The afternoon after the emotional interview at his house, Campbell is at an enormous soundstage at Sony Pictures Studios in Culver City, California. This is where the tornado sequence for The Wizard of Oz was filmed in 1939; it’s also where the guitarist will be reporting for work over the next eight weeks of intense rehearsals with Fleetwood Mac. Campbell, dressed casually with an oversize scarf-tie that wouldn’t be out of place on a pirate ship, sits on a couch in the back while technicians scurry about and set up the full-size arena stage with instruments.


The rigorous schedule is a change from the Heartbreakers, who used to jam around for a week or two at most before a tour. Then again, there’s a lot of ground to cover: Campbell is learning 60 new songs more or less from scratch, as is Crowded House singer Neil Finn, who’s taking over most of Buckingham’s vocal parts. “Mick has this aptitude — he sniffs out these great people to come join us,” Christine McVie tells me. “I feel like I’ve known them for years, and I actually don’t know them very well.”

In fact, unlike Finn, who barely knew most of the members of Fleetwood Mac prior to his audition, Campbell has a long history with the Mac. He and Buckingham became friendly acquaintances in the 1980s, and Buckingham sang background vocals on the 1996 Heartbreakers classic “Walls (Circus).” “I had no part in him leaving,” Campbell says. “That’s between them.”

He mentions that they’ve been rehearsing a few songs that predate Buckingham and Nicks’ 1974 arrival in the band, including a version of 1969’s “Oh Well” with Campbell on lead vocals (Finn found it too bluesy). They’re also working up a rendition of Crowded House’s 1986 hit “Don’t Dream It’s Over” — and Petty’s “Free Fallin’,” over Campbell’s objections. “Stevie wanted to do that one,” he says. “I love that song, but I’ve just played it so much. I said to her, ‘Do we have to?’ She said, ‘The crowd will love it. It’ll be a moment.’ So I’m getting into it again.”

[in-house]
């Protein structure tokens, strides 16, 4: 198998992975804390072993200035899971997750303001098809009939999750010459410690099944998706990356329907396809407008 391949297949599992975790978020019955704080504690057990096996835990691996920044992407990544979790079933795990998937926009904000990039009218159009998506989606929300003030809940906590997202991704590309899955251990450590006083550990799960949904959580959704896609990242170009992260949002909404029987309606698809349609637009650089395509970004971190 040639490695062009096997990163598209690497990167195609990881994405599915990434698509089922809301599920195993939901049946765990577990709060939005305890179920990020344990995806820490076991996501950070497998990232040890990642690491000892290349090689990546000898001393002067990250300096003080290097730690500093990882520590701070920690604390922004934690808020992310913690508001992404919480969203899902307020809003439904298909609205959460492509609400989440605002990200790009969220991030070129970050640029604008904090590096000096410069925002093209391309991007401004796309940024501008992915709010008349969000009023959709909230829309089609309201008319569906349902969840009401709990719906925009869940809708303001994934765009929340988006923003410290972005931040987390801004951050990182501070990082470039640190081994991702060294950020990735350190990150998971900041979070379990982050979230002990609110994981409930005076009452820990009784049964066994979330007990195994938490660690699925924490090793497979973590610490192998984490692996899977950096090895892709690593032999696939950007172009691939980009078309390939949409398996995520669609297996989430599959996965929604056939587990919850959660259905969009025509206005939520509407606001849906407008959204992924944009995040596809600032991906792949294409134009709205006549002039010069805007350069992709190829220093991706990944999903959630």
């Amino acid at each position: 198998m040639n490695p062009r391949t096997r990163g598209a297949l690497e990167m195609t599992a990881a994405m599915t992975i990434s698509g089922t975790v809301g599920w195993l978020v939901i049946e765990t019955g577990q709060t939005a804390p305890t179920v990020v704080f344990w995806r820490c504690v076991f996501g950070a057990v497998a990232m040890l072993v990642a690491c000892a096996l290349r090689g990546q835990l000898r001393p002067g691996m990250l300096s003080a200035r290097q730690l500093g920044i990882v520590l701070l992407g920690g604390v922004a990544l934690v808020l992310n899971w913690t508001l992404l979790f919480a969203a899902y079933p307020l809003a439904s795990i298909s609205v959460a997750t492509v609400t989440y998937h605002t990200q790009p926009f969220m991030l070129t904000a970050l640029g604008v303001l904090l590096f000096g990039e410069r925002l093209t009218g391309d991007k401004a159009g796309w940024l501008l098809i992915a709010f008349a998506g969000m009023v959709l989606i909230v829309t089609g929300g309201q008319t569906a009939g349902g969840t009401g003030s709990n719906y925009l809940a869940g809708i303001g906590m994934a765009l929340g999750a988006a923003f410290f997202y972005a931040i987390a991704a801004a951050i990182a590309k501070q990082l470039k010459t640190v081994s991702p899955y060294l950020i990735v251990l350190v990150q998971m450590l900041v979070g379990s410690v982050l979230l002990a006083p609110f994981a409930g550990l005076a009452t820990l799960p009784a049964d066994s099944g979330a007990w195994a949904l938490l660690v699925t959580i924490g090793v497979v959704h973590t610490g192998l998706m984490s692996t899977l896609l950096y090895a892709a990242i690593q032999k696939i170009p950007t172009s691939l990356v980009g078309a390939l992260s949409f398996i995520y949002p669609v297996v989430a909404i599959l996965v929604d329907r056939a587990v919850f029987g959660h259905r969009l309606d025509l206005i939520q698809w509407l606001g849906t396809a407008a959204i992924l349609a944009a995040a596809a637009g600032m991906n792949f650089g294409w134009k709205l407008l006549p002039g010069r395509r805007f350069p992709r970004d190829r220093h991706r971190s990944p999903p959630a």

It’s only day four of the rehearsals, and Campbell is still adjusting to the idea of living out of a suitcase for the foreseeable future. In some ways, it’s a relief from the grieving process. But even as he prepares to walk onto the rehearsal stage with his new band, Tom Petty is deep in his thoughts. “It still seems unreal to me,” Campbell says. “I’m past the point where I’m living with grief every minute, but sometimes I’ll be driving and one of our songs come on and it’ll hit me.”

He mentions attending a recent ELO concert at the Forum, where songs from Full Moon Fever came over the preshow PA. “Hearing them in a big room like that just shut me down,” Campbell says, seemingly on the verge of tears again. “We wrote those songs together. We lived a dream together. You can’t just snap your fingers and get over something like that.”

https://www.rollingstone.com/music/m...eakers-730187/